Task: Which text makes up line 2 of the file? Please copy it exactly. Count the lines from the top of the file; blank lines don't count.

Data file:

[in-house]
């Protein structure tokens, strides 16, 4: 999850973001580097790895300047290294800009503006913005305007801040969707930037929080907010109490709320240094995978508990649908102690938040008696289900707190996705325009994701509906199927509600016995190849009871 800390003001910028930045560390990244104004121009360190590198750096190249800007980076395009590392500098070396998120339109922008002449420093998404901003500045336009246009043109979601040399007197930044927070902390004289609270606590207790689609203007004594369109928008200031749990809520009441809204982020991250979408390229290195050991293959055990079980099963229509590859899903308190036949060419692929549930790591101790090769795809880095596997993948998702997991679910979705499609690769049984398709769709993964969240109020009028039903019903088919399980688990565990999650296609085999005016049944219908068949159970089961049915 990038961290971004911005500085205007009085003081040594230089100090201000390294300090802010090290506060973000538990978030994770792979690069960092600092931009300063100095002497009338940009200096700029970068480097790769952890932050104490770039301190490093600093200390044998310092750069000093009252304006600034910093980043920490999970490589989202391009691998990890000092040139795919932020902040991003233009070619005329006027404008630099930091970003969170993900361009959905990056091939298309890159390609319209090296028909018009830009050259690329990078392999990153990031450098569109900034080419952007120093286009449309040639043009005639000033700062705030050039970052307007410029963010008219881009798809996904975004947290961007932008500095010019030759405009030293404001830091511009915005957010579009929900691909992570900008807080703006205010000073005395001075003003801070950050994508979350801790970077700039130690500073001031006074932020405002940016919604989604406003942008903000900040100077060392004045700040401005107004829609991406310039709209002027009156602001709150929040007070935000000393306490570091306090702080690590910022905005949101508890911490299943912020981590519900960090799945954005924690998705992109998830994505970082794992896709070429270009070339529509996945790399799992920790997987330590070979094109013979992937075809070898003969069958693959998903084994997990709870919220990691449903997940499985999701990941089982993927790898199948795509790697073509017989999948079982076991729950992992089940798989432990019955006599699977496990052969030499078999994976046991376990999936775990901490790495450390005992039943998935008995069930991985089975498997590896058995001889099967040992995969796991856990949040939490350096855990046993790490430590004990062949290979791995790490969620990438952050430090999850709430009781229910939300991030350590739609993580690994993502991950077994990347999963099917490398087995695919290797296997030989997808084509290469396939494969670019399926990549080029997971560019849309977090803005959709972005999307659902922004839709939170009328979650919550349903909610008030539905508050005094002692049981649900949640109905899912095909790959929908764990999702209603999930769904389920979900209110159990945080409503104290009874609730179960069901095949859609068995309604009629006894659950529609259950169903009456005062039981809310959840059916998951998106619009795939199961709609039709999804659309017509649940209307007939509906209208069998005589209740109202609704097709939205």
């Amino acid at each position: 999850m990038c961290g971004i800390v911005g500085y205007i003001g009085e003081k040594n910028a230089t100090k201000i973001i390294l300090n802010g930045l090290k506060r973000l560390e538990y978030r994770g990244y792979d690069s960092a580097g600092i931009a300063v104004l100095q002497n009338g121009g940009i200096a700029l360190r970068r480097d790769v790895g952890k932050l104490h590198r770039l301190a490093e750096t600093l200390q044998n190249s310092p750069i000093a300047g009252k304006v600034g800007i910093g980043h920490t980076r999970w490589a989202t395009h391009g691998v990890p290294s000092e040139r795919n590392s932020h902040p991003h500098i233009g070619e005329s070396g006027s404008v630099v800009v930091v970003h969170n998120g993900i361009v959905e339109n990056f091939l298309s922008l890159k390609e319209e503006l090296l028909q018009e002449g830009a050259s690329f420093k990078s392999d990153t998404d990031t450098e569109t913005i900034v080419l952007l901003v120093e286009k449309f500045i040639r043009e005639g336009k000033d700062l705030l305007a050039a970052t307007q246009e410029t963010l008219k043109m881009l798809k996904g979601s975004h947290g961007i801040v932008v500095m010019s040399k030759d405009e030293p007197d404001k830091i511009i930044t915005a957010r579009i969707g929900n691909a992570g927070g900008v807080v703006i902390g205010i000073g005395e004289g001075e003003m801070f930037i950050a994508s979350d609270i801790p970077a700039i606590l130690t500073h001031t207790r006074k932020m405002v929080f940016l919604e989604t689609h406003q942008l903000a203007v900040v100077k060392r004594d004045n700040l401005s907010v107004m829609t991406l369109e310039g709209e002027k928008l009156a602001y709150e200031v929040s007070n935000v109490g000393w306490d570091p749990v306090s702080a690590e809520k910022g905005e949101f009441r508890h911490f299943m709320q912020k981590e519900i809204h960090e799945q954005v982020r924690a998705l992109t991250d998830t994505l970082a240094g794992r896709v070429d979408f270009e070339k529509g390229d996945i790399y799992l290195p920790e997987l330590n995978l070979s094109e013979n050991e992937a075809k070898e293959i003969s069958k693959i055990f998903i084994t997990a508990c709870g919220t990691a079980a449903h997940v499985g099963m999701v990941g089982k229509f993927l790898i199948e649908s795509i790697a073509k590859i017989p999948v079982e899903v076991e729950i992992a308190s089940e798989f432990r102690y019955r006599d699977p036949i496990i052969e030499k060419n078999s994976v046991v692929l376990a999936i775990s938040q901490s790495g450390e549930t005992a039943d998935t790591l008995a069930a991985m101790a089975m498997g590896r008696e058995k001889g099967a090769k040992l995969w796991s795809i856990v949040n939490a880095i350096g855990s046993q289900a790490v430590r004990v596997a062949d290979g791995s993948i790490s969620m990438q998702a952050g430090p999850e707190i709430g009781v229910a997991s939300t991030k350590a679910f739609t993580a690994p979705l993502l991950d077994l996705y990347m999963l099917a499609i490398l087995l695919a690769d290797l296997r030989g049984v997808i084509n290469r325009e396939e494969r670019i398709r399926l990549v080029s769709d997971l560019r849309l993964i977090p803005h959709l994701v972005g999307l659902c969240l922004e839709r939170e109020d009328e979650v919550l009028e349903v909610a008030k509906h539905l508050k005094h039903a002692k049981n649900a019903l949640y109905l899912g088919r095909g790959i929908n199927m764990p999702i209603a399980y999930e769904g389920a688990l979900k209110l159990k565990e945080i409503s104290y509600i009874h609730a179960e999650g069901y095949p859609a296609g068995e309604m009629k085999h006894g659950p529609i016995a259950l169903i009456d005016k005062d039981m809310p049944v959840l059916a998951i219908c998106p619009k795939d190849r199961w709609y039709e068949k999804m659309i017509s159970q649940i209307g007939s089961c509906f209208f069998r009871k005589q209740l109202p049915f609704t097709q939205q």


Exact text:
């Protein structure tokens, strides 16, 4: 999850973001580097790895300047290294800009503006913005305007801040969707930037929080907010109490709320240094995978508990649908102690938040008696289900707190996705325009994701509906199927509600016995190849009871 800390003001910028930045560390990244104004121009360190590198750096190249800007980076395009590392500098070396998120339109922008002449420093998404901003500045336009246009043109979601040399007197930044927070902390004289609270606590207790689609203007004594369109928008200031749990809520009441809204982020991250979408390229290195050991293959055990079980099963229509590859899903308190036949060419692929549930790591101790090769795809880095596997993948998702997991679910979705499609690769049984398709769709993964969240109020009028039903019903088919399980688990565990999650296609085999005016049944219908068949159970089961049915 990038961290971004911005500085205007009085003081040594230089100090201000390294300090802010090290506060973000538990978030994770792979690069960092600092931009300063100095002497009338940009200096700029970068480097790769952890932050104490770039301190490093600093200390044998310092750069000093009252304006600034910093980043920490999970490589989202391009691998990890000092040139795919932020902040991003233009070619005329006027404008630099930091970003969170993900361009959905990056091939298309890159390609319209090296028909018009830009050259690329990078392999990153990031450098569109900034080419952007120093286009449309040639043009005639000033700062705030050039970052307007410029963010008219881009798809996904975004947290961007932008500095010019030759405009030293404001830091511009915005957010579009929900691909992570900008807080703006205010000073005395001075003003801070950050994508979350801790970077700039130690500073001031006074932020405002940016919604989604406003942008903000900040100077060392004045700040401005107004829609991406310039709209002027009156602001709150929040007070935000000393306490570091306090702080690590910022905005949101508890911490299943912020981590519900960090799945954005924690998705992109998830994505970082794992896709070429270009070339529509996945790399799992920790997987330590070979094109013979992937075809070898003969069958693959998903084994997990709870919220990691449903997940499985999701990941089982993927790898199948795509790697073509017989999948079982076991729950992992089940798989432990019955006599699977496990052969030499078999994976046991376990999936775990901490790495450390005992039943998935008995069930991985089975498997590896058995001889099967040992995969796991856990949040939490350096855990046993790490430590004990062949290979791995790490969620990438952050430090999850709430009781229910939300991030350590739609993580690994993502991950077994990347999963099917490398087995695919290797296997030989997808084509290469396939494969670019399926990549080029997971560019849309977090803005959709972005999307659902922004839709939170009328979650919550349903909610008030539905508050005094002692049981649900949640109905899912095909790959929908764990999702209603999930769904389920979900209110159990945080409503104290009874609730179960069901095949859609068995309604009629006894659950529609259950169903009456005062039981809310959840059916998951998106619009795939199961709609039709999804659309017509649940209307007939509906209208069998005589209740109202609704097709939205």